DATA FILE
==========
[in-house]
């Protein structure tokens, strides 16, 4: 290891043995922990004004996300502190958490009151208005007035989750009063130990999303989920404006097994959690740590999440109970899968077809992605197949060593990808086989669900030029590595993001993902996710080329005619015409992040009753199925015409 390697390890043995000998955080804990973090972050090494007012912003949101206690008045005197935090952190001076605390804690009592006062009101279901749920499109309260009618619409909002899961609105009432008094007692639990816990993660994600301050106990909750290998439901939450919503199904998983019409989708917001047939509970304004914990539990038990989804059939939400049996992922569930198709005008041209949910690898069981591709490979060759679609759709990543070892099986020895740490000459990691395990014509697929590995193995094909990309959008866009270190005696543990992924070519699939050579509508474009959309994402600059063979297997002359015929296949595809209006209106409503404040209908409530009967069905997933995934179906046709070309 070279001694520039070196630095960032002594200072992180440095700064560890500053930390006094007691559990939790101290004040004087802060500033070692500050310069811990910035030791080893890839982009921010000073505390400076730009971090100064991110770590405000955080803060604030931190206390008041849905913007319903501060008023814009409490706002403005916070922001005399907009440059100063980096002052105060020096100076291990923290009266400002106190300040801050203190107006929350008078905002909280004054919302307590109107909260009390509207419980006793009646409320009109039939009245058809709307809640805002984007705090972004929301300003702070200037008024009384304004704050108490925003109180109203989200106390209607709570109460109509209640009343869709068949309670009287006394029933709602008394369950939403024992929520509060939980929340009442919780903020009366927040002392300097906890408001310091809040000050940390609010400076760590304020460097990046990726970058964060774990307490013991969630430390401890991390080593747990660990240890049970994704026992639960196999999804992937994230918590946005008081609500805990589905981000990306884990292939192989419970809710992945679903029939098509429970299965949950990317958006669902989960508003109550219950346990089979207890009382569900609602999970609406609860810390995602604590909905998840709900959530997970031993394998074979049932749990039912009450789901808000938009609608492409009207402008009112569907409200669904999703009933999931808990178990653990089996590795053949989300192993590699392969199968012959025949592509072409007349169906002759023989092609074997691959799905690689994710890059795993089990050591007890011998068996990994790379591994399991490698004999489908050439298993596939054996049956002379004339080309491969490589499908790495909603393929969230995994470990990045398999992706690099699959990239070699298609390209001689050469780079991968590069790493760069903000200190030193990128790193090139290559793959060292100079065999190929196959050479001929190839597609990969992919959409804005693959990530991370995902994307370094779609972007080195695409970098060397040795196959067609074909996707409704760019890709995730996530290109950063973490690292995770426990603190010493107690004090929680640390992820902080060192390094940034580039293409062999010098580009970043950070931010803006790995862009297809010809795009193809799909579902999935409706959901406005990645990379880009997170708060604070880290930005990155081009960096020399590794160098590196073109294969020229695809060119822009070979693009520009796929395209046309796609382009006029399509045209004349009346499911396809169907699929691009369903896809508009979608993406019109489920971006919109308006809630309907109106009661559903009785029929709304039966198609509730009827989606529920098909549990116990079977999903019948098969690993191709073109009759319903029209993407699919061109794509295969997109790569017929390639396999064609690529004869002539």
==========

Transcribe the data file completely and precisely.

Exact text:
[in-house]
């Protein structure tokens, strides 16, 4: 290891043995922990004004996300502190958490009151208005007035989750009063130990999303989920404006097994959690740590999440109970899968077809992605197949060593990808086989669900030029590595993001993902996710080329005619015409992040009753199925015409 390697390890043995000998955080804990973090972050090494007012912003949101206690008045005197935090952190001076605390804690009592006062009101279901749920499109309260009618619409909002899961609105009432008094007692639990816990993660994600301050106990909750290998439901939450919503199904998983019409989708917001047939509970304004914990539990038990989804059939939400049996992922569930198709005008041209949910690898069981591709490979060759679609759709990543070892099986020895740490000459990691395990014509697929590995193995094909990309959008866009270190005696543990992924070519699939050579509508474009959309994402600059063979297997002359015929296949595809209006209106409503404040209908409530009967069905997933995934179906046709070309 070279001694520039070196630095960032002594200072992180440095700064560890500053930390006094007691559990939790101290004040004087802060500033070692500050310069811990910035030791080893890839982009921010000073505390400076730009971090100064991110770590405000955080803060604030931190206390008041849905913007319903501060008023814009409490706002403005916070922001005399907009440059100063980096002052105060020096100076291990923290009266400002106190300040801050203190107006929350008078905002909280004054919302307590109107909260009390509207419980006793009646409320009109039939009245058809709307809640805002984007705090972004929301300003702070200037008024009384304004704050108490925003109180109203989200106390209607709570109460109509209640009343869709068949309670009287006394029933709602008394369950939403024992929520509060939980929340009442919780903020009366927040002392300097906890408001310091809040000050940390609010400076760590304020460097990046990726970058964060774990307490013991969630430390401890991390080593747990660990240890049970994704026992639960196999999804992937994230918590946005008081609500805990589905981000990306884990292939192989419970809710992945679903029939098509429970299965949950990317958006669902989960508003109550219950346990089979207890009382569900609602999970609406609860810390995602604590909905998840709900959530997970031993394998074979049932749990039912009450789901808000938009609608492409009207402008009112569907409200669904999703009933999931808990178990653990089996590795053949989300192993590699392969199968012959025949592509072409007349169906002759023989092609074997691959799905690689994710890059795993089990050591007890011998068996990994790379591994399991490698004999489908050439298993596939054996049956002379004339080309491969490589499908790495909603393929969230995994470990990045398999992706690099699959990239070699298609390209001689050469780079991968590069790493760069903000200190030193990128790193090139290559793959060292100079065999190929196959050479001929190839597609990969992919959409804005693959990530991370995902994307370094779609972007080195695409970098060397040795196959067609074909996707409704760019890709995730996530290109950063973490690292995770426990603190010493107690004090929680640390992820902080060192390094940034580039293409062999010098580009970043950070931010803006790995862009297809010809795009193809799909579902999935409706959901406005990645990379880009997170708060604070880290930005990155081009960096020399590794160098590196073109294969020229695809060119822009070979693009520009796929395209046309796609382009006029399509045209004349009346499911396809169907699929691009369903896809508009979608993406019109489920971006919109308006809630309907109106009661559903009785029929709304039966198609509730009827989606529920098909549990116990079977999903019948098969690993191709073109009759319903029209993407699919061109794509295969997109790569017929390639396999064609690529004869002539």